Her ability seems to be that of mingling the serious 
and the gay in such a way as to pack truth into every 
turn of a line. Some critics, like Percy Hutchison, have 
felt that she should be given a very high place among 
the English minor poets men like Lovelace and Herrick. 

Dorothy Parker was born in West End, New Jersey, 
on August 22, 1893. Her writings are as vital and force- 
ful as the waves which washed the shores of her birth- 
place where the great Atlantic laps the Jersey shore. 
She attended Miss Dana's School in Morristown and the 
Blessed Heart Convent in New York City. She married 
Edwin Bond Parker II, in 1927. 

Dorothy Parker has done a variety of work along 
literary lines. She was for a time dramatic critic for 
Vanity Fair and served on the editorial staff of Vogue 
from 1916 to 1917. She is a frequent contributor to 
magazines. In 1927 Enough Rope became an outstand- 
ing book of the hour and achieved a place among the 
"best sellers," a distinct attainment for verse. She is also 
author of Sunset Sun, a collection of verse. 



THIS was the seventh book by Lizette Woodworth 
Reese and the poems that it includes, according to 
the New York Herald Tribune, are less in the May, 

[ 97 ] 

Lavender and Wild Cherry mood than in her earlier 
ones. "The dead friend and the dead lover, wayside 
lanes, rain, holy day and praise of common things per- 
meate everything she writes." 

As the Literary Review states: "Her songs have al- 
ready won her a multitude of friends and this attrac- 
tive volume should multiply their number, for to know 
her lyrics is to love them. But if to love them is easy, 
to praise them is very hard. The instinct is to hush and 
listen as to the hermit thrush/* 

Genevieve Taggard in the New York Herald Tribune 
said: "I cannot prove at all my feeling that Miss Reese 
is close in kind to Emily Dickinson. But among the 
large number of her readers I think there will be some 
who will catch the likeness at odd moments. Emily 
Dickinson constructed poems like atoms, which, when 
caught under a microscope, prove to be as much uni- 
verse as atom. Miss Reese is not so angular, so bold, so 
tremendous or so exquisite, but she speaks the same 

Lizette Woodworth Reese was born on January 9, 
1856, in Baltimore County, Maryland. Her education 
was in both private and public schools. She was an 
English teacher in the "Western High School of Balti- 
more and retired in 1921. A bronze tablet containing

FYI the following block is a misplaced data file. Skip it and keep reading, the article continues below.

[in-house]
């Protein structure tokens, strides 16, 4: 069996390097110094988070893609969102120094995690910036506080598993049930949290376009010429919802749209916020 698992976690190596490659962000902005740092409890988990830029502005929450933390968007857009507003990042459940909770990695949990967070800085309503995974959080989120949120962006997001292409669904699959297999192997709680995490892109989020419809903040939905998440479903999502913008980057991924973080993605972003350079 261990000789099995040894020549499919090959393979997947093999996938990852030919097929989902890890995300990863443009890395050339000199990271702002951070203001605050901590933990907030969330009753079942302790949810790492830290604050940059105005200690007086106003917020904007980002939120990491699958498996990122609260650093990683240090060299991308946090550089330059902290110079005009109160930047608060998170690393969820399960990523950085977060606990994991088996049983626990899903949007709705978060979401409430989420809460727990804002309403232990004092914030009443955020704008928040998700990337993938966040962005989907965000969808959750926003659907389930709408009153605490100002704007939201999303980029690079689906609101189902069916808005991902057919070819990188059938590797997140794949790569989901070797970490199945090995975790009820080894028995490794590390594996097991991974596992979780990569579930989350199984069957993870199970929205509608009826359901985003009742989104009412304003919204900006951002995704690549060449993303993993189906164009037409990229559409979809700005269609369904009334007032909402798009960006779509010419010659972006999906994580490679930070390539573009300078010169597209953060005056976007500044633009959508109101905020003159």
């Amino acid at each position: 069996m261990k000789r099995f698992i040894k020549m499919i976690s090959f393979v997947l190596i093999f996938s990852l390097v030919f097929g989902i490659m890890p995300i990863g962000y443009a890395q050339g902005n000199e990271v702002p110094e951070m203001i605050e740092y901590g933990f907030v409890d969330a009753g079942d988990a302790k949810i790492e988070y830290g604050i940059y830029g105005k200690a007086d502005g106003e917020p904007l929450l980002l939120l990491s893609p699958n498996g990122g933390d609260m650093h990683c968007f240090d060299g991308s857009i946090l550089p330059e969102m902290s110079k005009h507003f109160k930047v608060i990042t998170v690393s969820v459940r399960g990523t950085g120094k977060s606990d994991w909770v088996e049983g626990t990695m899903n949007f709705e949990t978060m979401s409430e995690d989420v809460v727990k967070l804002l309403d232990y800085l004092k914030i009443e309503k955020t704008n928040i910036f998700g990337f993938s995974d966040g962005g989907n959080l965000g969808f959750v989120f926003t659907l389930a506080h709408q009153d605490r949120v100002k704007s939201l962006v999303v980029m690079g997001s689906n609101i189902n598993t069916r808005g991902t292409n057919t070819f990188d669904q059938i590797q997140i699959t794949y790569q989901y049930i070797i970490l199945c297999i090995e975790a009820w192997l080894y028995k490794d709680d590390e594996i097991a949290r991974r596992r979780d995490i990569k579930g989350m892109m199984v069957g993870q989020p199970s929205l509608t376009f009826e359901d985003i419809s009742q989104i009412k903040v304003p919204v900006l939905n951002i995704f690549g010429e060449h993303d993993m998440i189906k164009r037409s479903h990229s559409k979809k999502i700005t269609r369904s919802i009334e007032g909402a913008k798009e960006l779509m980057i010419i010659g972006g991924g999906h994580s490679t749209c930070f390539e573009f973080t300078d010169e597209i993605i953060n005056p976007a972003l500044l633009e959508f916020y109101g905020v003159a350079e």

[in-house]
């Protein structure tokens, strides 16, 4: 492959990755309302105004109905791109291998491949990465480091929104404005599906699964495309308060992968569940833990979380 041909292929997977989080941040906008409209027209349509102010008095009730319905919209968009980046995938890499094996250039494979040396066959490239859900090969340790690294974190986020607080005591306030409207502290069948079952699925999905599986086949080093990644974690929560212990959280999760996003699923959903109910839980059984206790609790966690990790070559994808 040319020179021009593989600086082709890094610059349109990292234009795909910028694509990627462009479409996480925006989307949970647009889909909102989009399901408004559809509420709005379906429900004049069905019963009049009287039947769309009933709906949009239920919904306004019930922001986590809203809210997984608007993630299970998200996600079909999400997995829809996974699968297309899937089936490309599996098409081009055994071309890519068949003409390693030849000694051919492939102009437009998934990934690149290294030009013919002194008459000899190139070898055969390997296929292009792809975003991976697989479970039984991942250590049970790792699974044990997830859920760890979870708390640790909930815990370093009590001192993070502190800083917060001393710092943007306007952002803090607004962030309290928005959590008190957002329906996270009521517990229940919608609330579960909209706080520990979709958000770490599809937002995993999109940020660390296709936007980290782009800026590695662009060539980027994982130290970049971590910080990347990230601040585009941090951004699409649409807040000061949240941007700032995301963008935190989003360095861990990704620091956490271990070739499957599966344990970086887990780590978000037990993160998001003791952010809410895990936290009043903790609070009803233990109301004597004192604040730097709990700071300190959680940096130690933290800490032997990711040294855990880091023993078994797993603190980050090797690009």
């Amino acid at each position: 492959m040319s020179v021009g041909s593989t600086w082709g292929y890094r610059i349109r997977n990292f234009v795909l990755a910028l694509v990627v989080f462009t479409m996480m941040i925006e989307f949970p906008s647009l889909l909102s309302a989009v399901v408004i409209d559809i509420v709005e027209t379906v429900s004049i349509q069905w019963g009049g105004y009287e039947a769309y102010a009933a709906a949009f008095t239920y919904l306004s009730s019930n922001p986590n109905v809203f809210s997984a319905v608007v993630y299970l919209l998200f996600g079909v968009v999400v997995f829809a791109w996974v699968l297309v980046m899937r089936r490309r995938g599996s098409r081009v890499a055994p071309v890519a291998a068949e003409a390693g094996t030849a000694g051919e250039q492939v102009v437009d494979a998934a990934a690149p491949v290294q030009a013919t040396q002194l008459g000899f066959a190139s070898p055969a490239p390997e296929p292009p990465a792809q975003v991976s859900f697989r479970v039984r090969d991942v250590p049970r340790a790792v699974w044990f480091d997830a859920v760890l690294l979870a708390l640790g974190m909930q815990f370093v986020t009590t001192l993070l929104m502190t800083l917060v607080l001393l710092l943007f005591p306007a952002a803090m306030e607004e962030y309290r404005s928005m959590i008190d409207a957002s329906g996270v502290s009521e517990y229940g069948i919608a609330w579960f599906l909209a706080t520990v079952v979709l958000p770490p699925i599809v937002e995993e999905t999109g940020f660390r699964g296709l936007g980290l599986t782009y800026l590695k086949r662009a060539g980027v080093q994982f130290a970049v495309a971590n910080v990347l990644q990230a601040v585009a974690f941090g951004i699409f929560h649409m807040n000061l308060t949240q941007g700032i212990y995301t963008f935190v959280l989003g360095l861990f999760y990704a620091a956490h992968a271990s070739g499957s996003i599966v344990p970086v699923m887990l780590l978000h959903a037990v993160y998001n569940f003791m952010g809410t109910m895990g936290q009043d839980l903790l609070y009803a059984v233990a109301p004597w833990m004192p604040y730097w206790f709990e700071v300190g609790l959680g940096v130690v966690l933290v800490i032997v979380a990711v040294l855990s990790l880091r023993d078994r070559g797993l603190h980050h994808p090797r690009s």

her most notable poem, Tears, was erected in the High 
School. Miss Reese is a member of Phi Beta Kappa and 
was made Poet Laureate of Maryland in 1931. 

Miss Reese's poetic gift is that of lyricism. Her verse 
sings itself freshly, strongly, with definite continuity 
and indebtedness to traditional rhythms. She has no faith 
in the impressionistic school for she is never content un- 
less she engraves her lines with the finest microscopic 

Among her many books are the following: A Branch 

of May; A Handful of Lavender; A Quiet Road; Way- 
side Lute; Selected Spicewood; Wild Cherry; Little Hen- 
rietta. She is author of a prose biography, A Victorious 


TWIDDLER'S FAREWELL won for its author the Pu- 
* Htzer Prize for Poetry in 1927. These are proudly 
and exultantly poems written by a woman, "unrestful, 
seeking, demanding something of life more beautiful 
and yet serener. . . . There are lovely sudden things like 
Witch and Hark! Hark! There are mystic, poignant 
things of much sterner stuff, like Ballad of a Lost House, 
and Of Mountains" The chief quality of her work, the 
Bookman sums up, "is the power she has of turning a 
strong mood into searching glamorous verse." 

A fellow-poet, Padriac Colum, in the Literary "Review 
of the New York Evening Post, has said of this particu- 
lar book, "In Fiddler's Hare-well Leonora Speyer has ful- 
filled the expectations that were aroused by her first 
volume . . . she has fulfilled them by striking into a 
vein that has ore for her, by finding more and more 
of the things that her mind can focus on and make 
poetry out of . . . ." 

Leonora Speyer was born in Washington, D. C, No- 
vember 7, 1872. She was educated in public schools and 
first began her career as a violinist, achieving noteworthy 
success on the concert stage. She made her debut with 
the Baton Symphony Orchestra. Later she took up the 
writing of poetry. Mrs. Speyer is now the first woman 
President of the Poetry Society of America. Other books 
are: Canopic Jar, a volume of verse, published in 1921; 
Naked Heel, published in 193 1. Mrs. Speyer was the first 
woman to be made the Honor Poet of Poetry Week, in 

[ 99 ] 

1927, the year of its Inauguration, and also has been 
awarded the Nation Prize, Blindman Prize and a prize 
by the Poetry Society. 


RVERS TO THE SEA gathered in book form all the 
many exquisite fragments which had come from 
the pen of Sara Teasdale during previous years. 

Joyce Kilmer, who enjoyed a reputation as a critic 
as well as a poet, said in the Bookman that it was, 
"Full of poetry more finely wrought than any she has 
written before, and furthermore, it has the virtues of 
variety in form and thought and of a wholesome and 
joyous inspiration." 

"This is her testament," aptly wrote the Boston Tran- 
script, "and the quality of her mood: 1 have heart-fire